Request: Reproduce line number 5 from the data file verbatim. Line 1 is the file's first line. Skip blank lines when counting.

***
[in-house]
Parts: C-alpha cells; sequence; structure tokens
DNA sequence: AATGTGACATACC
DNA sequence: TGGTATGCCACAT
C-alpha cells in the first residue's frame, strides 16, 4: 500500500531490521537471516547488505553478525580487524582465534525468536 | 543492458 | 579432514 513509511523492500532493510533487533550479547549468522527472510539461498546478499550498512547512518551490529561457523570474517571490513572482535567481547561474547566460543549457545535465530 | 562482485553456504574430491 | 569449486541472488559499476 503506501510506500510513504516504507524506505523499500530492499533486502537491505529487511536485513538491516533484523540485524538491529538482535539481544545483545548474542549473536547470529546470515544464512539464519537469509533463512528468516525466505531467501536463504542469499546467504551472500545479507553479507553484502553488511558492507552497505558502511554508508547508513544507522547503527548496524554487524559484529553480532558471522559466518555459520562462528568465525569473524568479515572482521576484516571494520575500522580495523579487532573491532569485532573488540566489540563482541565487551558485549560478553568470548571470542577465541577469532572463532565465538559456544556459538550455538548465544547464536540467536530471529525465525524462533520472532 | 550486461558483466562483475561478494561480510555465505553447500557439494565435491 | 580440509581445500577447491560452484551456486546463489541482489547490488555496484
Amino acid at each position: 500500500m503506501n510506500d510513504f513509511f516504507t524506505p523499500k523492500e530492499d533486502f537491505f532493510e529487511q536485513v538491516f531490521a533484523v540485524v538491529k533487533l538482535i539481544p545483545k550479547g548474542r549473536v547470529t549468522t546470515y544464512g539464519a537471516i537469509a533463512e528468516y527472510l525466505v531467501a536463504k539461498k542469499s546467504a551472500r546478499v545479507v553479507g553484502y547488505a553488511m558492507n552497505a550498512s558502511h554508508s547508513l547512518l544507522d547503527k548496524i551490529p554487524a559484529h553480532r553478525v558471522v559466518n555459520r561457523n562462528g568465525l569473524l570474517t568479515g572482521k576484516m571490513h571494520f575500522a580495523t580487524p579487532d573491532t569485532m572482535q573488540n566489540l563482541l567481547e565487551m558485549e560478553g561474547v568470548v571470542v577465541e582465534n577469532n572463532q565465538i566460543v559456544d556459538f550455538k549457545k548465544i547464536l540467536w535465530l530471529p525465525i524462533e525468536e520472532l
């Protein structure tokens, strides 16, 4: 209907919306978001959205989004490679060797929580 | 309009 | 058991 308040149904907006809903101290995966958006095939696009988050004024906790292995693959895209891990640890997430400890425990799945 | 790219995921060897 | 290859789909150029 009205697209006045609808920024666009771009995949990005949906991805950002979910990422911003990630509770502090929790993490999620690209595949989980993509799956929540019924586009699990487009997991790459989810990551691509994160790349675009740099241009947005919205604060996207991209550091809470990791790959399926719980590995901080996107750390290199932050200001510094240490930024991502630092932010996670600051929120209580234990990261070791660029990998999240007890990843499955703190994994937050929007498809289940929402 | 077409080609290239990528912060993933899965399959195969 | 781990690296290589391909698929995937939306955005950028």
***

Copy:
C-alpha cells in the first residue's frame, strides 16, 4: 500500500531490521537471516547488505553478525580487524582465534525468536 | 543492458 | 579432514 513509511523492500532493510533487533550479547549468522527472510539461498546478499550498512547512518551490529561457523570474517571490513572482535567481547561474547566460543549457545535465530 | 562482485553456504574430491 | 569449486541472488559499476 503506501510506500510513504516504507524506505523499500530492499533486502537491505529487511536485513538491516533484523540485524538491529538482535539481544545483545548474542549473536547470529546470515544464512539464519537469509533463512528468516525466505531467501536463504542469499546467504551472500545479507553479507553484502553488511558492507552497505558502511554508508547508513544507522547503527548496524554487524559484529553480532558471522559466518555459520562462528568465525569473524568479515572482521576484516571494520575500522580495523579487532573491532569485532573488540566489540563482541565487551558485549560478553568470548571470542577465541577469532572463532565465538559456544556459538550455538548465544547464536540467536530471529525465525524462533520472532 | 550486461558483466562483475561478494561480510555465505553447500557439494565435491 | 580440509581445500577447491560452484551456486546463489541482489547490488555496484